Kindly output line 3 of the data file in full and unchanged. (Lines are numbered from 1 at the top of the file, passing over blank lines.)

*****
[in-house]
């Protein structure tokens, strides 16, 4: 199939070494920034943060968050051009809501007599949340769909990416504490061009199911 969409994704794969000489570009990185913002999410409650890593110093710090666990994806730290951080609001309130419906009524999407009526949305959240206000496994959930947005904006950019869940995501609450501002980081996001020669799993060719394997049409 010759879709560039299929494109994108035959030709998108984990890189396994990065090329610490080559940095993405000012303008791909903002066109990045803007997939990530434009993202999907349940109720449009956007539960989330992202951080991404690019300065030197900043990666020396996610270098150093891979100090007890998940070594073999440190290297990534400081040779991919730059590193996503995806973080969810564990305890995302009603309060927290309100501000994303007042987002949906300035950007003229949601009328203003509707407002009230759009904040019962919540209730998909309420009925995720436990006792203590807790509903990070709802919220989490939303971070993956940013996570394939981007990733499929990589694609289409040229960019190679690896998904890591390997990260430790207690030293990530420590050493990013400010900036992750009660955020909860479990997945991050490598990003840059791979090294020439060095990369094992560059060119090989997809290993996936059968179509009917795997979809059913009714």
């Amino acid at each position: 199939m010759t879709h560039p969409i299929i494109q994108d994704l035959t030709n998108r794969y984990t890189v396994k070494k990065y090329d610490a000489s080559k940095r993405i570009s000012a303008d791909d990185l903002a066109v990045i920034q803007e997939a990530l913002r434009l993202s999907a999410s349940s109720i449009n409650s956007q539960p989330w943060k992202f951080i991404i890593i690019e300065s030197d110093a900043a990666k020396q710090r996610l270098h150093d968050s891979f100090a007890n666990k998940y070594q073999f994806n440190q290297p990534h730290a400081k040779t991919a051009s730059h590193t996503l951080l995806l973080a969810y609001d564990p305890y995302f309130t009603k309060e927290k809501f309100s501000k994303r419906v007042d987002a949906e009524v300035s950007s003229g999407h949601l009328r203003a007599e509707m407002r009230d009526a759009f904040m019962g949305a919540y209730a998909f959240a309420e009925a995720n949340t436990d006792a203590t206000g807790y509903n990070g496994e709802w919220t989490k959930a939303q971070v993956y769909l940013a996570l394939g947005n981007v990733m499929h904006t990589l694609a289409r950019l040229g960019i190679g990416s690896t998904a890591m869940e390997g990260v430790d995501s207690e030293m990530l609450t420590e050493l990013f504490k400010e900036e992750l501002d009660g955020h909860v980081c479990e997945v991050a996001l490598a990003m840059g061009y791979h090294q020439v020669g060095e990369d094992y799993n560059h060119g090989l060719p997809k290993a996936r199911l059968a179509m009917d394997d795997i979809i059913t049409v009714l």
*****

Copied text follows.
């Amino acid at each position: 199939m010759t879709h560039p969409i299929i494109q994108d994704l035959t030709n998108r794969y984990t890189v396994k070494k990065y090329d610490a000489s080559k940095r993405i570009s000012a303008d791909d990185l903002a066109v990045i920034q803007e997939a990530l913002r434009l993202s999907a999410s349940s109720i449009n409650s956007q539960p989330w943060k992202f951080i991404i890593i690019e300065s030197d110093a900043a990666k020396q710090r996610l270098h150093d968050s891979f100090a007890n666990k998940y070594q073999f994806n440190q290297p990534h730290a400081k040779t991919a051009s730059h590193t996503l951080l995806l973080a969810y609001d564990p305890y995302f309130t009603k309060e927290k809501f309100s501000k994303r419906v007042d987002a949906e009524v300035s950007s003229g999407h949601l009328r203003a007599e509707m407002r009230d009526a759009f904040m019962g949305a919540y209730a998909f959240a309420e009925a995720n949340t436990d006792a203590t206000g807790y509903n990070g496994e709802w919220t989490k959930a939303q971070v993956y769909l940013a996570l394939g947005n981007v990733m499929h904006t990589l694609a289409r950019l040229g960019i190679g990416s690896t998904a890591m869940e390997g990260v430790d995501s207690e030293m990530l609450t420590e050493l990013f504490k400010e900036e992750l501002d009660g955020h909860v980081c479990e997945v991050a996001l490598a990003m840059g061009y791979h090294q020439v020669g060095e990369d094992y799993n560059h060119g090989l060719p997809k290993a996936r199911l059968a179509m009917d394997d795997i979809i059913t049409v009714l």